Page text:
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Chan'ad Bahraini

(Scomberomorous maculatus Bahrainius)

Note: This page has moved to a new address. Please click on the following URL to get there: http://chanad.weblogs.us/index.php?s=Checking self-interests. Sorry for the trouble.

Checking self-interests

Thursday, February 24, 2005

So fellow blogger (and visiting professor) Scott Waalkes gave a lecture on Tuesday night titled "The Political Economy of US Trade Policy: Lessons for Bahrain". The GDN covered the lecture in their business pages, but as Scott laments in his "semi-official journal" (there's no permalink to the post, so find the one dated Feb 23, 2005), the GDN didn't fully convey what his lecture was about. He tells about his discussion with the GDN reporter:

"Can you put this in simple language for the common man?" the reporter asked.

"Bahrain should build institutions to keep self-interests in check," I said.

"Can you explain what that means for Bahrain? What kind of institutions?" said the reporter.

"OK, two main things. First, representative government, where many different interests could be represented."

"Oh, I don't think we can say that in the newspaper."

Of course, the GDN report didn't mention anything about representative government, but it did retain the very ambiguous statement: "Bahrain... should develop institutions that can limit the damage of self-interests". The report also claims that Scott said "Businesses should therefore shift from being inefficient to efficient"; a completely meaningless statement that was probably put in to make up for all the stuff that they weren't allowed to print. You can read the full GDN article here.

I know that we bloggers are always complaining about the GDN and the local press in general. And I know that some of you readers know much more than I do about editorial self-censorship in the local press. I understand that not only do they have the government breathing down their necks, but also the general public, as has been made apparent by the recent Samira Rajab controversy.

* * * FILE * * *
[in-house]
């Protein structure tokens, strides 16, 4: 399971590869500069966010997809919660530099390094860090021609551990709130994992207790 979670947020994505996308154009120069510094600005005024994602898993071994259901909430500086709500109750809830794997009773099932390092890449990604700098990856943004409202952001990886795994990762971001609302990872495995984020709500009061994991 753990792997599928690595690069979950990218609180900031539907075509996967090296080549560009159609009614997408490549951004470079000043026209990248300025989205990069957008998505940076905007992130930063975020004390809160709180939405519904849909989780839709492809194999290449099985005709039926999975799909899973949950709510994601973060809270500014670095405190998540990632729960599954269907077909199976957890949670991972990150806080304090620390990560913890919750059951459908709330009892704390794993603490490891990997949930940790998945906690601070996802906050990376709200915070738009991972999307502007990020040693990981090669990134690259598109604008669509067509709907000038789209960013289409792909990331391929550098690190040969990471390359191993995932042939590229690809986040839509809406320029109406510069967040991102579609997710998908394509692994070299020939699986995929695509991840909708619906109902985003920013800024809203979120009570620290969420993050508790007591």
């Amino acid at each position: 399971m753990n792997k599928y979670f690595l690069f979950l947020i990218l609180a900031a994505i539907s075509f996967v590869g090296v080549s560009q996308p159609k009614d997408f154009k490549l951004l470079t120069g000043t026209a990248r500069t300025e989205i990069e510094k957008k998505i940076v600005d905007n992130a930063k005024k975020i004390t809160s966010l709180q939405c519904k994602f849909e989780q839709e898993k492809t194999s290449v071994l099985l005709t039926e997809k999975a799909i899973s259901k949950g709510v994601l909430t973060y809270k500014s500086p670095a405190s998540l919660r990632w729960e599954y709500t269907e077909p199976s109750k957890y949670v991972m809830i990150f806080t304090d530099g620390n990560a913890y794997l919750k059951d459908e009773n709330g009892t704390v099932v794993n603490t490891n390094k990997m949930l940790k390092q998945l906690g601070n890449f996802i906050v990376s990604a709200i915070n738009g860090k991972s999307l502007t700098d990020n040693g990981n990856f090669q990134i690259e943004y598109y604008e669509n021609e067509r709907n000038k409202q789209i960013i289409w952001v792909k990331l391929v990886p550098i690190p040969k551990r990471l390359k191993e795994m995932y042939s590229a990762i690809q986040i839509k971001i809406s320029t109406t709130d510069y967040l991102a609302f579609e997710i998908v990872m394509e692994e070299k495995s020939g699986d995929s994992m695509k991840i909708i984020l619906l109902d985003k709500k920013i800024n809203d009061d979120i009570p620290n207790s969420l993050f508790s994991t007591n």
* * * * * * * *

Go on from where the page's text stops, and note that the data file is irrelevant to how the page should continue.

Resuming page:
But something's got to give. The Press is exactly one of those "institutions to keep self-interests in check". And until it doesn't allow itself to check self-interests with more honesty, we aren't going to get anywhere.

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4 Responses to 'Checking self-interests'

Blogger Scorpio says:

Reading the GDN you do see some enterprising journalists getting round the editorial line in subtle ways. The most common (and most damaging for the government) is for the GDN to quote an opposition spokesman criticising the government from the left.

Thus the opposition spokesman gets an easy win; readers can contrast his progressive stance without him having to explain his own ideology - which is particularly useful for the Islamists.    

Blogger Chanad says:

Yeah, due credit to some of the GDN journalists who sometimes manage to sneak around the editorial line.

My beef is with the editors at the top who arent willing to let their employees print things which need to be printed (like the need for representative government).    

Blogger SillyBahrainiGirl says:

Representative government?    

Anonymous Bahraini_Student says:
3/03/2005 08:42:00 pm

Representative government? thats too hard to say this in Bahrain. we got a ROYAL government! man i don't recomend any person who's living on Bahraini islands to think of buying any local newspaper! cause they got a useless info.    

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